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Acne is a chronic skin disease affecting over 70% of the adolescent and young adult population in the West. Although acne is not a life threatening condition, it has the potential to cause scars and significant disfigurement. This can lead to psychological issues aggravating the common psychosocial problems associated with growth in that period of a young individual’s life. Inadequate research on a disease as old and common as acne has created myths leading to home spun remedies, some fraught with danger. Acne therefore merits serious attention.

Acne presents itself as lesions mainly on the face, neck, back and shoulder. The primary lesions in acne are called comedones, which are non-inflammatory. When these comedones burst the follicular walls they get converted into inflammatory lesions called papules and pustules. It is these inflammatory lesions which have the potential to produce scars.

Acne types

Acne classification is important for appropriate treatment. Acne is classified as mild, moderate and severe based on the number and distribution of various types of acne spots. To give a rough idea, mild acne would consist of mostly non-inflammatory comedones, moderate acne would have comedones, pustules and papules, and severe acne would consist entirely of inflamed lesions.


The causes of acne are not well known. However, it is certain that at least two agents play leading roles in acne development. The first one, sebum, is a fluid secreted by sebaceous glands present in the skin. The second agent is androgen, which is a body hormone.

It is believed that acne is caused by excess sebum secretion resulting from stimulation by excess androgen. Several studies have shown that androgens are the main cause for acne. Treatments therefore are designed to reduce the influence of androgens in various ways. While there is no dispute regarding the role of androgens in acne, not much is known about factors leading to excess androgen production. To that extent acne therapy today remains underdeveloped.


Most treatments today use drug formulations including; retinoids, antibiotics, anti microbials and sulfur or it’s compounds, in oral as well as topical forms.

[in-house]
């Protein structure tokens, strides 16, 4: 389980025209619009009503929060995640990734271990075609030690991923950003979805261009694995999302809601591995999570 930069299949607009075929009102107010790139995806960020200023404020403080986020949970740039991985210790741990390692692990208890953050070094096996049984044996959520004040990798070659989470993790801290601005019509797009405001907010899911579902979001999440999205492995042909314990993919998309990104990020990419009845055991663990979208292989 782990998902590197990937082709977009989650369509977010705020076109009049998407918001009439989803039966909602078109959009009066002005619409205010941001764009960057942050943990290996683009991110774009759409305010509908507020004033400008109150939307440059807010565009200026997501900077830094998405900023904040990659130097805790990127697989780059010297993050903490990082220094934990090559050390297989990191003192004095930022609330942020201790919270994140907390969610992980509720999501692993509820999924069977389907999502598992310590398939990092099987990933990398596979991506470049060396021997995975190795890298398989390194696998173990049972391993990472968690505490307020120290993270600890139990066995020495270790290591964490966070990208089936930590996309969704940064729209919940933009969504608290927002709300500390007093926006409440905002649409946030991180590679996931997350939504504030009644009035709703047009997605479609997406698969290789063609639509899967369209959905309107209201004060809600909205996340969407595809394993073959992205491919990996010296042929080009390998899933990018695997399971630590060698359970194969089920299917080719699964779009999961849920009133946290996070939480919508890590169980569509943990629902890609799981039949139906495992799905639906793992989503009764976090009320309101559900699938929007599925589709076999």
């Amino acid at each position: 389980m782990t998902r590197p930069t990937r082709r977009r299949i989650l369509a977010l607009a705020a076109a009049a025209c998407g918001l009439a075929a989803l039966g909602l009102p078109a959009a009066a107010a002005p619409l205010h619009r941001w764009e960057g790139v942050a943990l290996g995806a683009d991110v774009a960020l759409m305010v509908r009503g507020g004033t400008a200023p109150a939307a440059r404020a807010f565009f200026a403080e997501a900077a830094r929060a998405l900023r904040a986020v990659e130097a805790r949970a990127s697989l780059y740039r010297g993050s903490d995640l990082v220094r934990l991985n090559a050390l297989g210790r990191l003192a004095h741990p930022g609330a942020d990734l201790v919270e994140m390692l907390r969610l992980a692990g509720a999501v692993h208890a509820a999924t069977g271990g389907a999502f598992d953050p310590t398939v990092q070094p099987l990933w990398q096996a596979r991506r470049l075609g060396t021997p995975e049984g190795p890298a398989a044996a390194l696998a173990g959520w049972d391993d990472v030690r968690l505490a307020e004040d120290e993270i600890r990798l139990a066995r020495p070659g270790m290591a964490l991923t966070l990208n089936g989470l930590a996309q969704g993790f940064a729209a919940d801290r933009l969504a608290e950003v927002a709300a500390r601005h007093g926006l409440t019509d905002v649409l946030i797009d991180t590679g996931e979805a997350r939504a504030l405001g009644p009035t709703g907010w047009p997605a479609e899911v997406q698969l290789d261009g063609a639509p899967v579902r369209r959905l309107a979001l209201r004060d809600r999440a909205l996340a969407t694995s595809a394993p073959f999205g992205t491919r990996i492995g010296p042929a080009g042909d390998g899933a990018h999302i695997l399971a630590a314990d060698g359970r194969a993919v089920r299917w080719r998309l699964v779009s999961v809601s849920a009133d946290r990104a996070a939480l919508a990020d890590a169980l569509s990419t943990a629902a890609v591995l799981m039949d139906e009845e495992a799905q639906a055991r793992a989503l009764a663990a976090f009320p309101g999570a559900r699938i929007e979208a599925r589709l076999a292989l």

Retinoids: Topical retinoid is preferred for mild acne. Since they have anti-inflammatory action, retinoids can also be used for inflamed lesions. The commonly used drugs are tretinoin, adapalene and isotreinoin. They come in both cream and gel form. Oral isotretinoin is the most effective drug for treating the more severe types of acne, but retinoids can also be used to treat the milder types of acne.

Antibiotics: Topical antibiotics like clindamycin and erythromycin are effective in reducing mild and inflamed acne. Oral antibiotics like tetracycline, doxyline and minocycline are prescribed as systemic treatments recommended in cases where scarring or hyperpigmentation of the skin is expected. Antibiotics use is now restricted due to a significant increase in bacterial resistance. Now they are used in combination with antimicrobials to combat bacteria and antibiotics are withdrawn once the inflammation is cleared.

Antimicrobials: Benzoyl peroxide and azelaic acid are the most common anti microbials utilized. These drugs also have anti inflammatory action and they are anti-comedogenic, making them useful against mild and moderate acne. Combined with antibiotics, they are more effective and better tolerated. Side effects are mild and include skin irritation and erythema.

Sulfur: Sulfur compounds have long been a traditional treatment for acne. But unfortunately due to the emergence of other formulations, their use has declined. Sulfur is well absorbed and has few, mild and short lived side effects. It still remains a viable treatment option.


While much is now known about acne, much still remains to be understood, especially about its pathogenesis. Today, with the kind of treatments available, scars and disfigurement due to acne should be things of the past. With more knowledge available, the future points to more targeted and effective therapies.

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